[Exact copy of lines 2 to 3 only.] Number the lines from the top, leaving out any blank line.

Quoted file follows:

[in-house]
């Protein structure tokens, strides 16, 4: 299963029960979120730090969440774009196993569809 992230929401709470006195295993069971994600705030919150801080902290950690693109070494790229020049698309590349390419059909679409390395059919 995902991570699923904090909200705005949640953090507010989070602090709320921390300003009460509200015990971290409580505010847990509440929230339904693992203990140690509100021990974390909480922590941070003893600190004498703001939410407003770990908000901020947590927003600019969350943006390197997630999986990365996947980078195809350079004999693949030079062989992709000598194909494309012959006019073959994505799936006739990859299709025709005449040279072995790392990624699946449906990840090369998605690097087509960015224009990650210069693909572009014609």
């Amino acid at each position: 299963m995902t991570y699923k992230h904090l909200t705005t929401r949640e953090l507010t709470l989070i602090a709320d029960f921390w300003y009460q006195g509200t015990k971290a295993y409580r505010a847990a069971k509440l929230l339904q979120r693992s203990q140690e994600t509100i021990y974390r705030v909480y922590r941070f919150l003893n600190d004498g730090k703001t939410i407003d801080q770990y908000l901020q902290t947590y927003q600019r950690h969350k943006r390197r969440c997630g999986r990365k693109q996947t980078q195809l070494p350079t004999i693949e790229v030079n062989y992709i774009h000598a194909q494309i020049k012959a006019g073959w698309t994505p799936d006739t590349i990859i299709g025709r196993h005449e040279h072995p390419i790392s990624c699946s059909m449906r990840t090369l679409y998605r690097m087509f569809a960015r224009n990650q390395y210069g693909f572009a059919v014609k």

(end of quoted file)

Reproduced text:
């Protein structure tokens, strides 16, 4: 299963029960979120730090969440774009196993569809 992230929401709470006195295993069971994600705030919150801080902290950690693109070494790229020049698309590349390419059909679409390395059919 995902991570699923904090909200705005949640953090507010989070602090709320921390300003009460509200015990971290409580505010847990509440929230339904693992203990140690509100021990974390909480922590941070003893600190004498703001939410407003770990908000901020947590927003600019969350943006390197997630999986990365996947980078195809350079004999693949030079062989992709000598194909494309012959006019073959994505799936006739990859299709025709005449040279072995790392990624699946449906990840090369998605690097087509960015224009990650210069693909572009014609």
């Amino acid at each position: 299963m995902t991570y699923k992230h904090l909200t705005t929401r949640e953090l507010t709470l989070i602090a709320d029960f921390w300003y009460q006195g509200t015990k971290a295993y409580r505010a847990a069971k509440l929230l339904q979120r693992s203990q140690e994600t509100i021990y974390r705030v909480y922590r941070f919150l003893n600190d004498g730090k703001t939410i407003d801080q770990y908000l901020q902290t947590y927003q600019r950690h969350k943006r390197r969440c997630g999986r990365k693109q996947t980078q195809l070494p350079t004999i693949e790229v030079n062989y992709i774009h000598a194909q494309i020049k012959a006019g073959w698309t994505p799936d006739t590349i990859i299709g025709r196993h005449e040279h072995p390419i790392s990624c699946s059909m449906r990840t090369l679409y998605r690097m087509f569809a960015r224009n990650q390395y210069g693909f572009a059919v014609k």